A native of New Rochelle, New York, Mintzer first earned to play by ear; he later studied clarinet and saxophone after visiting jazz clubs and listening to records as a youth. During his senior year of high school he attended the Interlochen Arts Academy in Michigan, after deciding that he wanted to pursue music in earnest. Thereafter, he began composing, arranging, performing, and gathering musicians to record demo tapes. Early in his career Mintzer landed gigs with Eumir Deodato and Tito Puente, and arranged music for Buddy Rich’s band.
Although these experiences proved beneficial, he considers his six-month stint at the Village Vanguard with the Thad Jones and the Mel Lewis Big Band as the most stimulating. “It was a determining factor on th. way I run my own band, the way I like to play and the way I write….” he stated in comments included on the Yellowjackets official website. “Thad had a big impact on my writing.” However, big band music was not Mintzer’s only source of inspiration. In his recordings one hears elements of rock, Latin, and fusion mixed with big band jazz. He also admires the spontaneous nature of artists such as Miles Davis, John Coltrane, Charlie Parker, Sonny Rollins, Lester Young, Dexter Gordon, Freddie Hubbard, George Benson, Herbie Hancock, and Chick Corea.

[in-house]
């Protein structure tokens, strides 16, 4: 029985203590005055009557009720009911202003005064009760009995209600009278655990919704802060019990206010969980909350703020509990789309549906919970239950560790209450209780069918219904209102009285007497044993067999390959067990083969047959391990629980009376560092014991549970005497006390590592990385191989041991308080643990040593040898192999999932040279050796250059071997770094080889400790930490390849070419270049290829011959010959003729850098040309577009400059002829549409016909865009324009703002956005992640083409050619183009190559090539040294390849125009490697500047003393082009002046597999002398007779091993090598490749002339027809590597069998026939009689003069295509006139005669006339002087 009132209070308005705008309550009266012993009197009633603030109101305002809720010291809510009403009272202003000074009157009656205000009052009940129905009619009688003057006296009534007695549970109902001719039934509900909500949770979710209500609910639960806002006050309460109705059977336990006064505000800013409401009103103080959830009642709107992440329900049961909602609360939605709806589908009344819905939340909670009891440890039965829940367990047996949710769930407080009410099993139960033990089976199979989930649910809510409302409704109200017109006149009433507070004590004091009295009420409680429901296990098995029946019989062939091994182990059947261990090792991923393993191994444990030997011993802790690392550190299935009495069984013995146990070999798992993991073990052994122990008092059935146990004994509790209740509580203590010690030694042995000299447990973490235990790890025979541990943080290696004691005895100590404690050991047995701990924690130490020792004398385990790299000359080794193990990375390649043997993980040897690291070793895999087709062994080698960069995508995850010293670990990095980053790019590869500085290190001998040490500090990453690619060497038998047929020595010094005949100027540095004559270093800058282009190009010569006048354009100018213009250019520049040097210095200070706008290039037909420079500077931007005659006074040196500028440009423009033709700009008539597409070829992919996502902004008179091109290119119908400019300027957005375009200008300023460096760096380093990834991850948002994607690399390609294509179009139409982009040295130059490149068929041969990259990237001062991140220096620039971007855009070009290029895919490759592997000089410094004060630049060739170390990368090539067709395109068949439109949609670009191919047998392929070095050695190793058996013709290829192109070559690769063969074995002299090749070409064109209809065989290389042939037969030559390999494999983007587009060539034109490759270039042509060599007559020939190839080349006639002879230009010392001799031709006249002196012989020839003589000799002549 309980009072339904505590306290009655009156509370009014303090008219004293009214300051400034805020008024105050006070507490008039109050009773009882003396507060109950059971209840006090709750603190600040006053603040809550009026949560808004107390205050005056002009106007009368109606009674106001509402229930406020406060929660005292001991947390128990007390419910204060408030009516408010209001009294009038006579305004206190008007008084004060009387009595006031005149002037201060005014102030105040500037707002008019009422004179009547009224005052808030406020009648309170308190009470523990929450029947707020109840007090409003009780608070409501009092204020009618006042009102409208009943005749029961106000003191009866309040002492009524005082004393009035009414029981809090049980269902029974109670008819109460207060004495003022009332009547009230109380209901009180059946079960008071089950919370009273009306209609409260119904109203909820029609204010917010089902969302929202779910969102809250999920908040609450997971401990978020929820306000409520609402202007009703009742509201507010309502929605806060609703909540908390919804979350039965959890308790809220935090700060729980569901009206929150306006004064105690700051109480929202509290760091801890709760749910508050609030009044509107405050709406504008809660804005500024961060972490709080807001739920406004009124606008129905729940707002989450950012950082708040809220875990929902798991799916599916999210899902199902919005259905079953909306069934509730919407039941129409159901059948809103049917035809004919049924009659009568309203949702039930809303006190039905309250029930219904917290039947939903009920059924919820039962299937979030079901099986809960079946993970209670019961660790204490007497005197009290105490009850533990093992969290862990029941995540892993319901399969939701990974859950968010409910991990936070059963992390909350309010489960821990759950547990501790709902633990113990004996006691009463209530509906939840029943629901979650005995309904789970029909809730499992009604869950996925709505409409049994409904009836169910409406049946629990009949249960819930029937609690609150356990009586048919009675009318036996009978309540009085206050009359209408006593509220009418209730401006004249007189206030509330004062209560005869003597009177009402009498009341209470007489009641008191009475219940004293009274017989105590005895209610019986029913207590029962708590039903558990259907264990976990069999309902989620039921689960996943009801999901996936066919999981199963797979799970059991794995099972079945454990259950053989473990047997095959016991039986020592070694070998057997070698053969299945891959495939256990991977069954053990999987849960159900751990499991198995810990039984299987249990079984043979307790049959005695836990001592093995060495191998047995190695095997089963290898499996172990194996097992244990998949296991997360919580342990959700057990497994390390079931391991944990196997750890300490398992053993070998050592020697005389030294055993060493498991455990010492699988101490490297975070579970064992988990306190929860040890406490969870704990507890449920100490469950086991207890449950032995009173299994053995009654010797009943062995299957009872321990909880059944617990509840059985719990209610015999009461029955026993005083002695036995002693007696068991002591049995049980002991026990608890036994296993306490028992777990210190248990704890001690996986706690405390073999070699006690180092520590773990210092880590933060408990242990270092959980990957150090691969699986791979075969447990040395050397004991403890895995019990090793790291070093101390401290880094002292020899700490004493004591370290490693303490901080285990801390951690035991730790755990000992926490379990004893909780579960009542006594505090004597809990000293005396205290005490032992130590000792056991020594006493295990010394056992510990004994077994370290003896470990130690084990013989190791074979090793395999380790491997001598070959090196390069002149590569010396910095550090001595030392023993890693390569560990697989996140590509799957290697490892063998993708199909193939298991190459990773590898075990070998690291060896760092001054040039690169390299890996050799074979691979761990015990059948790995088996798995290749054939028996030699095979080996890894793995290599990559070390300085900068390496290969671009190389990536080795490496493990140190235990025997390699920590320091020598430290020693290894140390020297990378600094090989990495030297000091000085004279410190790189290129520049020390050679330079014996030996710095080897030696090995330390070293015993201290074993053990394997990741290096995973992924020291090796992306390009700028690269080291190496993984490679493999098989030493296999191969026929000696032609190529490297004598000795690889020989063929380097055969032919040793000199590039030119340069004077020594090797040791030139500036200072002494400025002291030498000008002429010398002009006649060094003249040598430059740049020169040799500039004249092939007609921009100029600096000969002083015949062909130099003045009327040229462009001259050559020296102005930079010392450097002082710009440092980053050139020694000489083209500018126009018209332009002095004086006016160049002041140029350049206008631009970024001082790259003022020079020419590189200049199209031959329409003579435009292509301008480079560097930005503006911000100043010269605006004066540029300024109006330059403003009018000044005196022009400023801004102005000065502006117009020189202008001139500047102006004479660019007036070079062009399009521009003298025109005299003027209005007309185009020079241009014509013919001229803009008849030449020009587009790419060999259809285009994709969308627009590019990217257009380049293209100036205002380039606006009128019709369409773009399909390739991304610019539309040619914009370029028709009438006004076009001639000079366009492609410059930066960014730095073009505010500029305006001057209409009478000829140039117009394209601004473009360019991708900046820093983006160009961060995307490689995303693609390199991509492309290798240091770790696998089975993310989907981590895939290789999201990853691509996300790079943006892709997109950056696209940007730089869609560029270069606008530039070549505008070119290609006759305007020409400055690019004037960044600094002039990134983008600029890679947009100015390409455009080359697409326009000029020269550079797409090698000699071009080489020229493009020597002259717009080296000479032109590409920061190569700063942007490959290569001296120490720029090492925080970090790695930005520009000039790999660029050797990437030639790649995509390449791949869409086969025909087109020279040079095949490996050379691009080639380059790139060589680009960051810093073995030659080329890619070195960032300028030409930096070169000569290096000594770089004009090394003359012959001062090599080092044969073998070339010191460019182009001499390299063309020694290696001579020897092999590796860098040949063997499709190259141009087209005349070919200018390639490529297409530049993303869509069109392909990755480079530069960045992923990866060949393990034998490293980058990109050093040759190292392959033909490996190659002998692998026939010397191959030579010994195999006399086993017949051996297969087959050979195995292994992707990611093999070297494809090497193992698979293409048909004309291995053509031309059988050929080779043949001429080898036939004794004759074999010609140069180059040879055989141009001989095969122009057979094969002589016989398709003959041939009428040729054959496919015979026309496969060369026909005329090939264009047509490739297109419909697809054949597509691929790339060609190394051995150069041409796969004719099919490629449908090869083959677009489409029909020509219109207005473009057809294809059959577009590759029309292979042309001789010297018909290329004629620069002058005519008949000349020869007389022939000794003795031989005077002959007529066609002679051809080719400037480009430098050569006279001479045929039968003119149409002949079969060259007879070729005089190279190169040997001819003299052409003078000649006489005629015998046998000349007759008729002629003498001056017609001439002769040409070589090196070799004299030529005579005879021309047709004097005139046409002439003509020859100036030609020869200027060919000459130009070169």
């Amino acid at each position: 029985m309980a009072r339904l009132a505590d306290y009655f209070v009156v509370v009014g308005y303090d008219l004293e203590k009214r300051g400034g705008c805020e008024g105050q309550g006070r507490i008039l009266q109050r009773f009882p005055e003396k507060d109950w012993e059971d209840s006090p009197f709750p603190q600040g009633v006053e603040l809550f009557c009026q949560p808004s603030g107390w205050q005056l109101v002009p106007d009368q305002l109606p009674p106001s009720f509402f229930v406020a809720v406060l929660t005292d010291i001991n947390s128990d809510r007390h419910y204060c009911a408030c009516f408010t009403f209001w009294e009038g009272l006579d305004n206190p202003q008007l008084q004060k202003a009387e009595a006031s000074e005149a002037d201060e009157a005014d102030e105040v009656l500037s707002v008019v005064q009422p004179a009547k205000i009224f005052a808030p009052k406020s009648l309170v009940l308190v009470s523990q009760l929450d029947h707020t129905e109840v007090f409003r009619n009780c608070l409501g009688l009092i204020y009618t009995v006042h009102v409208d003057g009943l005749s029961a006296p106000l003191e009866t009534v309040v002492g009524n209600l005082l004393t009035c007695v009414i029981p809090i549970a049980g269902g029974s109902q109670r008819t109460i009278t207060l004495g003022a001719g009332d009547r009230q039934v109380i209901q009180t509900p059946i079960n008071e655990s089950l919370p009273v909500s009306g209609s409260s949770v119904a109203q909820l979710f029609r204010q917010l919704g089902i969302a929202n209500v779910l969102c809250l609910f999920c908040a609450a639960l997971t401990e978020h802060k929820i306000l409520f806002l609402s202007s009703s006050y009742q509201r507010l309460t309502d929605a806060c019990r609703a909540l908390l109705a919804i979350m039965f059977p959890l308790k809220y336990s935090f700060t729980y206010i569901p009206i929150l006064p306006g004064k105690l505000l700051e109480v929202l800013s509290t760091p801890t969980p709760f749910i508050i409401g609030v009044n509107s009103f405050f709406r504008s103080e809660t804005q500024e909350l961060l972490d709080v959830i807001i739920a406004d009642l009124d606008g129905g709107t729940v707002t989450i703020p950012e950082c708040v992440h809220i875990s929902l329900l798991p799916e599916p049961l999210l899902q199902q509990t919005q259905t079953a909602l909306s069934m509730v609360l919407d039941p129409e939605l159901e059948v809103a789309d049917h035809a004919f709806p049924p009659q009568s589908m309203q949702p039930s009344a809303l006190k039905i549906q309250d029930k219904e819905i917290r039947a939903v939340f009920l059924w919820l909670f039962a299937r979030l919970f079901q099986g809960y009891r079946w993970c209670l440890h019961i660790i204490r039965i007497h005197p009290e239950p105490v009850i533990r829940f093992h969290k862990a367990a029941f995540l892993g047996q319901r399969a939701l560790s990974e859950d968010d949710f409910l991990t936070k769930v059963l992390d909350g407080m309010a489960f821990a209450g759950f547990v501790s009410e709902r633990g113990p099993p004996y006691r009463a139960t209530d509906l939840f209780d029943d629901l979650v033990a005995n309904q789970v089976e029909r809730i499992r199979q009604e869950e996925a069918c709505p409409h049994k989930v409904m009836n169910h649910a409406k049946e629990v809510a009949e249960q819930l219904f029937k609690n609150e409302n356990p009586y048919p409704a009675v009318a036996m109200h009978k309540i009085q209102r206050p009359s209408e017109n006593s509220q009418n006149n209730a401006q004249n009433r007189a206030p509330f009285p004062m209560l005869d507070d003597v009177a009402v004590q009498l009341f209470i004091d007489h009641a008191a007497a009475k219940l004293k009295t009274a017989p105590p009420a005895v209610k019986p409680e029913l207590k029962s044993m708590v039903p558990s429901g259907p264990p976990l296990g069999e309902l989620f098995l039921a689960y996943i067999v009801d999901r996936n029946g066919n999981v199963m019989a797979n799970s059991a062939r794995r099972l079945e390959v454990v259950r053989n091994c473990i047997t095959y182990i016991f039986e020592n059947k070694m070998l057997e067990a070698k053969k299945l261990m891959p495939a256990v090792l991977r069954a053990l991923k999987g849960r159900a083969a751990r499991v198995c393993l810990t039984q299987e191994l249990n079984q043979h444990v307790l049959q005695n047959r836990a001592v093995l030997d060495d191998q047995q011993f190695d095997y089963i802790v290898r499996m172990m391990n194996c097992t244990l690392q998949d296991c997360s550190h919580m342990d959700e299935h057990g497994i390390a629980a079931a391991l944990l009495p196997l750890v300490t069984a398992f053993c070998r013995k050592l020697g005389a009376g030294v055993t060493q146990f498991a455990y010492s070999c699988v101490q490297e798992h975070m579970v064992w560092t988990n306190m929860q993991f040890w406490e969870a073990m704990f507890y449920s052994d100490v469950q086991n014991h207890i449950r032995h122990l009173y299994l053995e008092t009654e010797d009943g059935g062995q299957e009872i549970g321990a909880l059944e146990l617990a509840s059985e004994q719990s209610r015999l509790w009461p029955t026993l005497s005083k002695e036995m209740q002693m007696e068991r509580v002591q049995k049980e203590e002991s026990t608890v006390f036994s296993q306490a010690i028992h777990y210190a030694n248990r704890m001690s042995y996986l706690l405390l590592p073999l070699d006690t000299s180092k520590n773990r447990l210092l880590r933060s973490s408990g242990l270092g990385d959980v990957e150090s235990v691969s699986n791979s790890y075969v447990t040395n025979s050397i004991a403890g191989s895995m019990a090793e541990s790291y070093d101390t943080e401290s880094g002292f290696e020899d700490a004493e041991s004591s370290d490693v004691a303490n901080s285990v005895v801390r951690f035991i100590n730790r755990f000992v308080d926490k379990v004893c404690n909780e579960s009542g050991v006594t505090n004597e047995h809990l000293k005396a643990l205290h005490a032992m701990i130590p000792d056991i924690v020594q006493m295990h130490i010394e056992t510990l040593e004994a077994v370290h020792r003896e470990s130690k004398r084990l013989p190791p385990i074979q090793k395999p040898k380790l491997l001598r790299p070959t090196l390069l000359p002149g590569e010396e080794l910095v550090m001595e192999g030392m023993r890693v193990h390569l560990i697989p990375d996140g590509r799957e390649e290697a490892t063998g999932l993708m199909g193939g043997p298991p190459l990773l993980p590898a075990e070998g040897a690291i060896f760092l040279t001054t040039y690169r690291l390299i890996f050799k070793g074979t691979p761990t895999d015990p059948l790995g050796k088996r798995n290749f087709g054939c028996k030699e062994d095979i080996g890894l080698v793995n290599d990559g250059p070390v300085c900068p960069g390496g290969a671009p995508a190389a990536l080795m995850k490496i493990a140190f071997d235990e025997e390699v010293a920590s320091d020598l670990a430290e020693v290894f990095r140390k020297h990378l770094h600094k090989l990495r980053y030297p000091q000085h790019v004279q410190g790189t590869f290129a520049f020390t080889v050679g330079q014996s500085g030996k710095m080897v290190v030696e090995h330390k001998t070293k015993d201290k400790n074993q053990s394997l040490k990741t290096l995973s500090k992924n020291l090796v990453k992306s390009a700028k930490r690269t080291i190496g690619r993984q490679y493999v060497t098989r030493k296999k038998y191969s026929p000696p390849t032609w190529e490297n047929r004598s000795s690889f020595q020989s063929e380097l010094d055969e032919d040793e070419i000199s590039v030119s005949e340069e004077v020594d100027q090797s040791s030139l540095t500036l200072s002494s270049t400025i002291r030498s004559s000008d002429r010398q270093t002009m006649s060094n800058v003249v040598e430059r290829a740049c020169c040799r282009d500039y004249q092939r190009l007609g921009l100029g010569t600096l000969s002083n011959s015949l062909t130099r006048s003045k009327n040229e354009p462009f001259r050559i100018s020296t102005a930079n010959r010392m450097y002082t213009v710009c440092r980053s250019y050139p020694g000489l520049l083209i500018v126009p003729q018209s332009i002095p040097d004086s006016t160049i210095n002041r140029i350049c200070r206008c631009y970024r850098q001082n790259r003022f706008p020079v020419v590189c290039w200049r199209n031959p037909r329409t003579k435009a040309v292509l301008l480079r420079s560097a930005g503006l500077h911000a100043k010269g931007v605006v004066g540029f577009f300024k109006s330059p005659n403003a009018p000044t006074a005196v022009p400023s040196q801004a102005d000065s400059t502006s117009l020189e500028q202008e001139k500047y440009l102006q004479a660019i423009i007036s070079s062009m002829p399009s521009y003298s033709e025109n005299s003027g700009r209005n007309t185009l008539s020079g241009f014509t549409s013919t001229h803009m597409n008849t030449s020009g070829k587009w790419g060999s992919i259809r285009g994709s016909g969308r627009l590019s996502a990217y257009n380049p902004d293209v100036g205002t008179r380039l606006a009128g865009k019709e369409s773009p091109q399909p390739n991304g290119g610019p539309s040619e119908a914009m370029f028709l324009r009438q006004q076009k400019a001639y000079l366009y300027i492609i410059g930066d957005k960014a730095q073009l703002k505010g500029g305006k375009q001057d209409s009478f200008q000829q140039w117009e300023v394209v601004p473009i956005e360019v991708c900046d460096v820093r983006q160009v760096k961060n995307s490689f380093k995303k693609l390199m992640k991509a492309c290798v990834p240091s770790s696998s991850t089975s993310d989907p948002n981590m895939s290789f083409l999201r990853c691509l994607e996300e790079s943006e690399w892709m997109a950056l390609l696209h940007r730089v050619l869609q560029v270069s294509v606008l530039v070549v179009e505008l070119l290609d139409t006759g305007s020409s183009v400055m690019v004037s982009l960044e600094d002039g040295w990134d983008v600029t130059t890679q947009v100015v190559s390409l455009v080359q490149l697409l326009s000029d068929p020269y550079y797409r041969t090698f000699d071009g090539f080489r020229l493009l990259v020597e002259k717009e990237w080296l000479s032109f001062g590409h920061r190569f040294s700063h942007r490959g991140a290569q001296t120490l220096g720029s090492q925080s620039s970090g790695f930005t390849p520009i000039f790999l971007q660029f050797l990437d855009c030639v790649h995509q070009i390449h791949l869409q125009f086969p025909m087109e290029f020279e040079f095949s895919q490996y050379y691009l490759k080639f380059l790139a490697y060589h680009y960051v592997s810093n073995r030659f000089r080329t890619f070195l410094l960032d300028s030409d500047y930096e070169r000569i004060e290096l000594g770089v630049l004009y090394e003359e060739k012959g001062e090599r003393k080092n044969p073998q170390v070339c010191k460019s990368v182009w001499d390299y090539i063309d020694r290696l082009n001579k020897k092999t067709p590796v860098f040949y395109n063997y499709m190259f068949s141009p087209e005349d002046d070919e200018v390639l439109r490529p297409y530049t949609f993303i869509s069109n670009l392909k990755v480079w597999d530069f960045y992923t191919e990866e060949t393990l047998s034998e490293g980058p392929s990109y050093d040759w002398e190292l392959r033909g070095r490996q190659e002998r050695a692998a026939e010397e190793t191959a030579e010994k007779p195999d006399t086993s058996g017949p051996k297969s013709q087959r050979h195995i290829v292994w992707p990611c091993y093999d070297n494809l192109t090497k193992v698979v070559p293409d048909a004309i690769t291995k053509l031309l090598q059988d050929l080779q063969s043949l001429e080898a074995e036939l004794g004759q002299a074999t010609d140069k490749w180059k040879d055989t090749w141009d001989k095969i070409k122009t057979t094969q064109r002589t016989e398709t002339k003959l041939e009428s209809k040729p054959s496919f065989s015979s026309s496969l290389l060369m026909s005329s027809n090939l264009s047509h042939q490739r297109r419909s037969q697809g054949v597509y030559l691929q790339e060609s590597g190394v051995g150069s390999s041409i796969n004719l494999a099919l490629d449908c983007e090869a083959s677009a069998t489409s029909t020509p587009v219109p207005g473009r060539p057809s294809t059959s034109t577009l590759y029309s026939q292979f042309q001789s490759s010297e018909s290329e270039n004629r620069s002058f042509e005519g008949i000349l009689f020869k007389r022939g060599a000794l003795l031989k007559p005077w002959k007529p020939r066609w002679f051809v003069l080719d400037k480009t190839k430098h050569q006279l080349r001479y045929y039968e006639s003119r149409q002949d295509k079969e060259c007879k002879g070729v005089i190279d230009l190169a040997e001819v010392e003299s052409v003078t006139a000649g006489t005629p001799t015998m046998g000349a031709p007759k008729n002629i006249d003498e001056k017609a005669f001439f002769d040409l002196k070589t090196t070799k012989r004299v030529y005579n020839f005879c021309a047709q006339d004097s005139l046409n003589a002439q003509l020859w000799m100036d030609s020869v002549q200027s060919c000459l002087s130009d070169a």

With Mintzer at the helm the Yellowjackets released Live Wires, recorded live in concert at the Roxy in Los Angeles in 1992. Illustrating their growing interest in straight-ahead acoustic jazz, they followed with Like a River in 1992 and Run for Your Life in 1994. Both albums strengthened the Yellowjackets’ evolving reputation as a serious and legitimate jazz ensemble. In 1995, returning to their original label Warner Bros., they released a mellow, relaxed set called Dreamland. Next came a crossover album, 1998’s Club Nocturne, featuring guest vocals by Kurt Elling, Jonathan Butler, and Brenda Russell. Priceless Jazz, a collection of tracks from the group’s MCA and GRP recordings was also issued that year. A compilation album of Warner Brothers material, The Best of the Yellowjackets, appeared in 1999, featuring guest performances by Bobby McFerrin, Ernie Watts, Paulinho Da Costa, Chuck Findley, Luis Conte, Lenny Castro, Jerry Hey, and Kurt Elling.